Bob Jentges (in his Sept. 8 letter) is correct in providing the real name of “The Death Panel” — Independent Payment Advisory Board (IPAB) — though I doubt many understand its role after being so labeled by the opponents of the Affordable Care Act. What he didn’t tell you is that the panel consists of 15 members appointed by the president after consultation with majority and minority leaders of both houses.
The IPAB is charged with finding ways of reducing Medicare costs without affecting coverage or quality. Furthermore, the law allows Congress to override any decision by the panel with a super-majority vote.
Why is this panel so scary when heretofore insurance companies have freely determined what they will and will not pay for, deny coverage for whatever reason, and cap payments without regard to individual needs? (As an example, one of my patients was denied coverage for depression since the term “anxiety” appeared in an old entry in her chart proving that the depression was pre-existing.)
Advancements in medicine and technology have combined to produce amazing treatments and procedures with potential profound effects on health. They come with amazing price tags, too. We all — providers and consumers alike — have a stake in the appropriate use of medicine.
Contrary to popular opinion, the most thorny questions that arise are not money-driven. Rather, they are concerns over the appropriateness of a particular action and the expectations of provider and patient. Just because something can be done doesn’t mean it should be done. Sometimes the best course is a palliative approach, focusing on the patient and not the disease.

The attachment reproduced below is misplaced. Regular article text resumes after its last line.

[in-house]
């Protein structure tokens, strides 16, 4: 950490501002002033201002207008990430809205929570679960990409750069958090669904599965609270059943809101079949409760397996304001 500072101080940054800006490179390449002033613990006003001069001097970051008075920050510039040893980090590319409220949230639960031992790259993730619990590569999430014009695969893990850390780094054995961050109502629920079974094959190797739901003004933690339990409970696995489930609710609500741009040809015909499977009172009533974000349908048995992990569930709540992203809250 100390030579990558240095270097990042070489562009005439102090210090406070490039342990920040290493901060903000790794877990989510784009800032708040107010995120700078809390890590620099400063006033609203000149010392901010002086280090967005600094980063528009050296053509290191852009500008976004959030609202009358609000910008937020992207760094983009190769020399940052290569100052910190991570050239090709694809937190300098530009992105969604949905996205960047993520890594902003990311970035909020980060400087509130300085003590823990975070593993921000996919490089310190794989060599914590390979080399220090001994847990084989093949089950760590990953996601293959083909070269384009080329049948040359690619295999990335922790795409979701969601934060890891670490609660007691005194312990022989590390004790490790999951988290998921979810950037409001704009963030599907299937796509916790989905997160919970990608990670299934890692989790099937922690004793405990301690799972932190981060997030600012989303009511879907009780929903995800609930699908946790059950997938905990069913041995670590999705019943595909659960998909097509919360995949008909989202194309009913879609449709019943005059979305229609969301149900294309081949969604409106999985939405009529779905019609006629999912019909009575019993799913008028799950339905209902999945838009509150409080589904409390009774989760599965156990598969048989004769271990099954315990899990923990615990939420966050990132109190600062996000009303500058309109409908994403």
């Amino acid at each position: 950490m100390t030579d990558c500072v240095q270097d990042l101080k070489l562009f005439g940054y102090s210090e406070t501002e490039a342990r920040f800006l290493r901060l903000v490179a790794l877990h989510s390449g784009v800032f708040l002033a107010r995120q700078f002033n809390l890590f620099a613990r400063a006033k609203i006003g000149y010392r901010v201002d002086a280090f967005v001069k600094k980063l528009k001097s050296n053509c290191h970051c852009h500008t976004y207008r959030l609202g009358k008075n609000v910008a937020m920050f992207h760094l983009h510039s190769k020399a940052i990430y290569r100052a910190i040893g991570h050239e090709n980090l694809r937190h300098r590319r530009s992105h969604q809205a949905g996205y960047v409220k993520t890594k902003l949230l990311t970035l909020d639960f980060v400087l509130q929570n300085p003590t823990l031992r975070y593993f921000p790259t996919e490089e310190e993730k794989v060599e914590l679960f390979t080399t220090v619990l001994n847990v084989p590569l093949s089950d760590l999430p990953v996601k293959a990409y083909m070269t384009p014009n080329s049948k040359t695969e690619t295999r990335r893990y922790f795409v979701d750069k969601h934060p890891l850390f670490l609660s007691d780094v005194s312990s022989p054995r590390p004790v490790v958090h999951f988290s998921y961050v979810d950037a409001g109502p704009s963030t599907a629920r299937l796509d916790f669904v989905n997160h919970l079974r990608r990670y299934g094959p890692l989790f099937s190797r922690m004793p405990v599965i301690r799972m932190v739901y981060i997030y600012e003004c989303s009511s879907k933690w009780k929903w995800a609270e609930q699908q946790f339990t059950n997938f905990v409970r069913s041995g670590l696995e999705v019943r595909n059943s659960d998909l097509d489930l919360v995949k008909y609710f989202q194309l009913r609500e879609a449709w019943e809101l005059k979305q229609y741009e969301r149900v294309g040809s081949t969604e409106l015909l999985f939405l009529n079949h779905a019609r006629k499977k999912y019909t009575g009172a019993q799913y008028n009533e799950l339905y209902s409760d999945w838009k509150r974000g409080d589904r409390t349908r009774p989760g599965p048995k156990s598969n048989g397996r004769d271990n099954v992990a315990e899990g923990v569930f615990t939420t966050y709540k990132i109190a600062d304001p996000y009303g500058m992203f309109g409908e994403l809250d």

Conservatives have opposed any health care reform since Harry Truman proposed a national program in 1945. Even Medicare wasn’t spared. Don’t you find it ironic that now in the 21st century, “Keep your government hands off my Medicare” has become a tea party mantra?
But it is refreshing to see the answer to the root question of this debate — is health care a right or a privilege? If you agree that it is a privilege, then you most likely have insurance and you should oppose any tampering with the status quo. Obstruct, obfuscate, lie if you must. After all, you have access to the best health care money can buy. As I see things, it is difficult to separate “health care” from “life,” one of the rights even Jentges agrees we have. It’s time we caught up to the rest of the civilized world in this regard.
Dr. William Shores